Mandeville Mayor Donald Villere decried what he called a Gestapo measure and Councilwoman Carla Buchholz lamented the heavy arm of government, but her colleague Ernest Burguières said his constituents are tired of people who fail to clean up after their dogs on the town’s lakefront.

His solution was to amend the city’s health and sanitation ordinance to broaden the definition of “prohibited deposits’’ on public or private property. Doing so would make it illegal not to pick up after a dog and would subject violators to a fine.

But the so-called “poop ordinance” got little support at Thursday’s council meeting, generating sometimes heated debate before the council rejected it.

Buchholz argued that educating the public to create a change in behavior is a better approach. She pointed to stations that the group Keep Mandeville Beautiful put in place on the lakefront using grant money. They include trash cans and bags for picking up after dogs.

Buchholz said most people do use the stations, and those who don’t aren’t going to be influenced by an ordinance.

If that’s the case, Burguières retorted, the city should repeal the law against litter.

Buchholz said the amount of litter found during citywide cleanups has visibly decreased, although Police Chief Rick Richard acknowledged that his officers write perhaps three tickets a year for littering.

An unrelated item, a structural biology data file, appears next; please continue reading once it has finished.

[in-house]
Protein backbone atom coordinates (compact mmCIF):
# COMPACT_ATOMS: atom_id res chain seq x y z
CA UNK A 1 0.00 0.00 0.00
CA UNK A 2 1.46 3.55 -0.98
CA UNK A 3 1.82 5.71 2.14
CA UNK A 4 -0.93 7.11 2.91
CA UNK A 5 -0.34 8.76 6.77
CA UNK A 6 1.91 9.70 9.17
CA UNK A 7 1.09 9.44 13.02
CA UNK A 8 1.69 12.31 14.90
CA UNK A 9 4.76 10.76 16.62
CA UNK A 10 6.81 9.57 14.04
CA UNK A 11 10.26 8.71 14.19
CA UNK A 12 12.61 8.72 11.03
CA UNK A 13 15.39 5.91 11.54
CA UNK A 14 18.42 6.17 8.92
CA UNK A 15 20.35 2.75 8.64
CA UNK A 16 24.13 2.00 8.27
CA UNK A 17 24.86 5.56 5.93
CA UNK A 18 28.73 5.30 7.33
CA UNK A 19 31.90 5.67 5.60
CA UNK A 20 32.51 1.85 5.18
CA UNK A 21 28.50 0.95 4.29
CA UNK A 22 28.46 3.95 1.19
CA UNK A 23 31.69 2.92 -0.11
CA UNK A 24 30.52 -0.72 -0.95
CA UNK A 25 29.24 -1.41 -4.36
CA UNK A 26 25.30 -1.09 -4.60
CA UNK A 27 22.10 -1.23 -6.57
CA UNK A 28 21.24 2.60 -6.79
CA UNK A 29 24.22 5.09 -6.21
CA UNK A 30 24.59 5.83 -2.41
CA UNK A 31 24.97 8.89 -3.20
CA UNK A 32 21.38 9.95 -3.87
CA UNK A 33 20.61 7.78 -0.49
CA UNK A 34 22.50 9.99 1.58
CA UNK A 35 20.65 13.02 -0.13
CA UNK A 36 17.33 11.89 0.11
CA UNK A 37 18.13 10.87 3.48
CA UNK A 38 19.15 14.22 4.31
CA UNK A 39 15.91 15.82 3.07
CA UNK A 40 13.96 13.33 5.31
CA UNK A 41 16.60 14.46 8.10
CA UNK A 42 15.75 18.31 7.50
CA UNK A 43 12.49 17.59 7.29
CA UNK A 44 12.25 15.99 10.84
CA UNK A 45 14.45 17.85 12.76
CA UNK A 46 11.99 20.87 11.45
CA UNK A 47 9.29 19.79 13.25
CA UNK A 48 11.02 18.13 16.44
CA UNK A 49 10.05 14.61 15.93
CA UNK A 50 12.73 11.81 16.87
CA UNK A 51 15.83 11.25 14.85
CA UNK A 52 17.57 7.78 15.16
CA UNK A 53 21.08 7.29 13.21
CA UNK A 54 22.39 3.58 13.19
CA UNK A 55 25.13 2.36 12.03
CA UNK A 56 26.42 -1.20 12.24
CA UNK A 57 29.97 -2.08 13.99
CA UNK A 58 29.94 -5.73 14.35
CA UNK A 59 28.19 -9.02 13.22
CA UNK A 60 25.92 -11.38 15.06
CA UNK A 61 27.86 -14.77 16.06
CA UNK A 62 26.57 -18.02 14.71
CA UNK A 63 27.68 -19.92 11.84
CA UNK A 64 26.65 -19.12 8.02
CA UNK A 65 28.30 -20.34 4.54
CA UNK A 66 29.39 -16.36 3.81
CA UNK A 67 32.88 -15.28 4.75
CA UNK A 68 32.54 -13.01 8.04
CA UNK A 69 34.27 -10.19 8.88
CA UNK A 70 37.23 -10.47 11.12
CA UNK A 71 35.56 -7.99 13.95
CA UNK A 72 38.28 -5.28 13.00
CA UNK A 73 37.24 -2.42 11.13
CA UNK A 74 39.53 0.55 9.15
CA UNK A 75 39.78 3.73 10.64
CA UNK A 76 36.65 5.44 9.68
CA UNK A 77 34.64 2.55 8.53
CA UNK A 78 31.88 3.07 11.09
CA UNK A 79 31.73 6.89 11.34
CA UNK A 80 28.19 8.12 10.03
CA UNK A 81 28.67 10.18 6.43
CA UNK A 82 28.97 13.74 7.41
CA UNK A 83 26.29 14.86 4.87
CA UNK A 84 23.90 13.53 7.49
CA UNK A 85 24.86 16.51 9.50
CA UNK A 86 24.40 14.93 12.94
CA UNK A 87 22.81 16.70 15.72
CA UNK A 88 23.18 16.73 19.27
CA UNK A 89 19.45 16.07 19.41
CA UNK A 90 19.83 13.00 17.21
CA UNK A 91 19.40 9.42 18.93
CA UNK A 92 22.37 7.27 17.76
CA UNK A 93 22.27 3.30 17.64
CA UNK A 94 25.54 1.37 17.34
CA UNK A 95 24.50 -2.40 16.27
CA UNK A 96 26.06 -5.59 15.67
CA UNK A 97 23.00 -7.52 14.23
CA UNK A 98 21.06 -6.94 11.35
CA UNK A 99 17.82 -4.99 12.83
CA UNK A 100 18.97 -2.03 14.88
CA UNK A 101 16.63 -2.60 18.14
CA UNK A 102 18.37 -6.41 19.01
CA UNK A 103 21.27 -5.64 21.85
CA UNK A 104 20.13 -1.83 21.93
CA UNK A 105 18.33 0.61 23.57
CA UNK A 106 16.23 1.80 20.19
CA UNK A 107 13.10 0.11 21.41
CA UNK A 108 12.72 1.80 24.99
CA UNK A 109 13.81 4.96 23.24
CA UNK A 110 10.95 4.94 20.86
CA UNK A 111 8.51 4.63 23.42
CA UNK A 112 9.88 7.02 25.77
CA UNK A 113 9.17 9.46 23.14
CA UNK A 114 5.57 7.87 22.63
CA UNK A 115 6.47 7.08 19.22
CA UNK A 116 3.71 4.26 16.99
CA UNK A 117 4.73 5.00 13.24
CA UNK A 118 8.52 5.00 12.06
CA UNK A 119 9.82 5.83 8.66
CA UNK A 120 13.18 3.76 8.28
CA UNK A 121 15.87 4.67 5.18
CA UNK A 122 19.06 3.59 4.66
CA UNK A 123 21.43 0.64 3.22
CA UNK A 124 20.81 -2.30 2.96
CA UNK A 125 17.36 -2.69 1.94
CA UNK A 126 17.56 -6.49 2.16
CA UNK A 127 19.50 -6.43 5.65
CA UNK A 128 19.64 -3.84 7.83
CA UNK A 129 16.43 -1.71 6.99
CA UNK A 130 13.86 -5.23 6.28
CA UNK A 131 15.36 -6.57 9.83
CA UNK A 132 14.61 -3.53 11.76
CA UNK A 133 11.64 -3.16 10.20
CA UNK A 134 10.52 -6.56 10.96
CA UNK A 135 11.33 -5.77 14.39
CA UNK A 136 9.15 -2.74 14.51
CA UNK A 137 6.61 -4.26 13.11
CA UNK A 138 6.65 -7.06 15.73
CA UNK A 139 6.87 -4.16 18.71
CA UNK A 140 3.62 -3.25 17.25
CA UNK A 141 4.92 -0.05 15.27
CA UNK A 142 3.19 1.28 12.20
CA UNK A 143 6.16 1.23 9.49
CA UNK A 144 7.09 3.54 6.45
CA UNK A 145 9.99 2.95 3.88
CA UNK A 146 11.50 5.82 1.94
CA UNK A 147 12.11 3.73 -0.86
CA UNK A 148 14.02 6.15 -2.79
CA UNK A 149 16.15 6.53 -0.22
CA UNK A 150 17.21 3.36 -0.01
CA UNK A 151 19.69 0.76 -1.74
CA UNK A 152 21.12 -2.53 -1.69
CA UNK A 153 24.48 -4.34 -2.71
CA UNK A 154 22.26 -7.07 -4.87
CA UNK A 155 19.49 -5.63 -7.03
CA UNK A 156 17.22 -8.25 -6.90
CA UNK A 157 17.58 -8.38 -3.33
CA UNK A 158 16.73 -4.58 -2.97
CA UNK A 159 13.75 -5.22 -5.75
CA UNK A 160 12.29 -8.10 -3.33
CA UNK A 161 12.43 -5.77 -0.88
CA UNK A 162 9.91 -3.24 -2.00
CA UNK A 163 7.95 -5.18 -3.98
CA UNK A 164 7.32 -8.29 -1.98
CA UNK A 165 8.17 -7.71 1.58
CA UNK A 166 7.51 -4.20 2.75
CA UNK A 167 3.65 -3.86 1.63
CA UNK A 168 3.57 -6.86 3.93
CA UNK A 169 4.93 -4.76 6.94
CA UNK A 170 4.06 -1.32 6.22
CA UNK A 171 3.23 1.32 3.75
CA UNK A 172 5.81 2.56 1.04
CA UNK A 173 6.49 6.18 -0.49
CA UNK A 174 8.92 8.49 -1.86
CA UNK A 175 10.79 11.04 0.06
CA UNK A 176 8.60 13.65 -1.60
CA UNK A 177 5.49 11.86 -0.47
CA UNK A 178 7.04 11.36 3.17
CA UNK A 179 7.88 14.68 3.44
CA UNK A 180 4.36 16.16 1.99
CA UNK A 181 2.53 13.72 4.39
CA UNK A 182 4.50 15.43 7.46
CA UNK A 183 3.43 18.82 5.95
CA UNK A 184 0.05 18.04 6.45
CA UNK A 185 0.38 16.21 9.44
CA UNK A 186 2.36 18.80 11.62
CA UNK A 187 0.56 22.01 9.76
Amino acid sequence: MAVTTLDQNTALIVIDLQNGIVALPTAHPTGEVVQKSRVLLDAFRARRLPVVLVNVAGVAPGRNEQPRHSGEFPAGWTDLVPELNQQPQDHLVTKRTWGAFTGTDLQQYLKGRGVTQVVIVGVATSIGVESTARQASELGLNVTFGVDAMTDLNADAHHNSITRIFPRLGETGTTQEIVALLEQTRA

Burguières said the effectiveness of his proposed law could be determined the same way — by visually determining whether the amount of fecal matter decreases.

But opponents insisted that a prohibition on animal deposits would be unenforceable. Villere called it a waste of time for police and the court system.

Burguières pointed to similar measures in New Orleans and New York.

“Are we New York or New Orleans? No, we are not,’’ Buchholz said.

The supposed difficulty of enforcing the law took up most of the debate.

Richard said his officers would not be looking for “dogs pooping on the lakefront.’’ At one point, Burguières suggested having volunteers patrol for violators.

Barrett McGuire, who lives on the lakefront, said he hasn’t seen a problem with fecal matter. “I haven’t stepped in it yet,’’ he joked.

Passing a law that can’t be enforced isn’t a good idea, he said. “Pretty soon, you’ll have a pretty bloated law book, and that’s not good for this small community,’’ he said.

Councilman Clay Madden said he always picks up after his dog, in part because he knows people in the small town recognize him and would think badly of him if he didn’t.

“My theory is people who don’t pick up don’t live on the lakefront or in Mandeville,’’ he said.

The council voted 4-1 to kill the measure.

Follow Sara Pagones on Twitter, @spagonesadvocat.